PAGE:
Kelly Rogers

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My name is Kelly Rogers, I am 34 yrs old and I live in Bettendorf, Iowa.
My AS-related pain began in 2001 with neck pain (I was 21). I went to the chiropractor monthly from 2001-2013 for adjustments which seemed to help with the headaches and migraines I was having. I remember the chiro taking an x-ray and asking if I had ever been in a car accident. I told him I had rear-ended a truck when I was 16 yrs old and that seemed to explain what he saw. I saw a neurologist in 2007 for frequent migraines and he said if my husband and I were going to have kids soon I should wait and see if the pregnancy hormones help since I couldn’t be on most medication and get pregnant.
In January 2009 I became pregnant with my daughter. The pregnancy hormones did help my migraines and I felt great until the last few weeks of my pregnancy. She was born in October and in late November I found out what Uevitis is. I’ve had Uevitis 6-7 times in the last 4 years, the longest lasting 6 months. I’ve used oral steroids and steroid eye drops so much that I have a cataract in one of my eyes.
In January 2011 I became pregnant with my son. This time pregnancy was rougher, my hips and lower back hurt most of the 2nd trimester up until delivery. I went to the chiro weekly during my 3rd trimester to try and deal with the pain. After he was born, I had lower back pain but I assumed it was from the pregnancy still. In the summer of 2012 I saw the NP at the local Rheumatologist for random joint pain, some of my fingers, toes, knees, hands, etc. She had me tested for the HLA B27 gene and it came back positive. That, along with the frequent Uevitis and joint pain made her suspect Ankylosing Spondylitis for a diagnosis. She told me to stick with Ibuprofen as long as I could because the only other options were TNF drugs “which may cause cancer”.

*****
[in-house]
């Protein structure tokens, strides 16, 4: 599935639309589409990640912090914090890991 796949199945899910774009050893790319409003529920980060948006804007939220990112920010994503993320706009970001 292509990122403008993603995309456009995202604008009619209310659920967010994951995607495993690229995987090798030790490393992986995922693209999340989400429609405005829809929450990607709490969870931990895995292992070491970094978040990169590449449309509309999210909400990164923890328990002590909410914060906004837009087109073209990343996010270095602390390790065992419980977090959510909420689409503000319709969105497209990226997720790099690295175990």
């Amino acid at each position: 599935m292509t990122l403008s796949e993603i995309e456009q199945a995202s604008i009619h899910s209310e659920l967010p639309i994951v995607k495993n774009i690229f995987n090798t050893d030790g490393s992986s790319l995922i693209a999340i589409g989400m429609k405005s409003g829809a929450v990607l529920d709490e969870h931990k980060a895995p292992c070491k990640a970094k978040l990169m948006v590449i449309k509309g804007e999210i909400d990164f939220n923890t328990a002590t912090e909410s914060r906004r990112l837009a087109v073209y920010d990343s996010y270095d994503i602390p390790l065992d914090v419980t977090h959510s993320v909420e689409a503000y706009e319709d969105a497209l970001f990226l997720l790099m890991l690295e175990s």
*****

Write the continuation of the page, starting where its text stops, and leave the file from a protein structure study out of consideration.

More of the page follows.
In the summer of 2013 I realized I was able to do less and less with my kids. My last Uevitis flare lasted January to June of 2013 so I had been on steroids for a long time and once I came off of them my pain levels increased, even when taking Ibuprofen non-stop every day. I went back to my Rheumatologist NP and she had my lower back x-rayed. I was told it showed “pelvic trauma” which is more than likely due to childbirth, and to come back in 6 months. I was not happy with that answer but didn’t really know what to do next.
In the fall of 2013 my lower back and hip pain was so bad that I was barely sleeping, I was not drying off my lower legs after a shower in the morning or sitting on the floor with my kids hardly at all. I asked my general doctor to refer me to the University of Iowa Hospitals to see a Rheumatologist. In December 2013 I had my first appt there and they did an x-ray and MRI of my SI joints. The doctor seemed to know very little about AS and after seeing her 3 times for more x-rays and an MRI of my neck (after pushing that my pain began there) I left that office. She told me I had AS but never would officially diagnose me, kept telling me I was “too young” to have that much pain and shouldn’t be on so many NSAIDs. Luckily, I was talking to someone on Facebook in an AS group and she mentioned her great Rheumatologist was Dr. Eric Ruderman at Northwestern in Chicago, IL. I was lucky enough to get in to see him and I am SO glad that I pushed for another Rheumatologist. He officially diagnosed me with AS and I started Enbrel in April 2014.
Doing my own research online and finding people through Facebook groups have helped me learn much more than just speaking to a doctor. I keep documentation on my symptoms, medication, etc. and have recently started to blog in hopes that someone can see my struggle and it will help them. You are your best advocate! Document, research, listen and don’t be afraid to ask why.


Iowa, United States of America

One Response to “Kelly Rogers”

  1. Dear Kelly,
    Thank you so much for sharing your story with us.
    Sincerely Cookie

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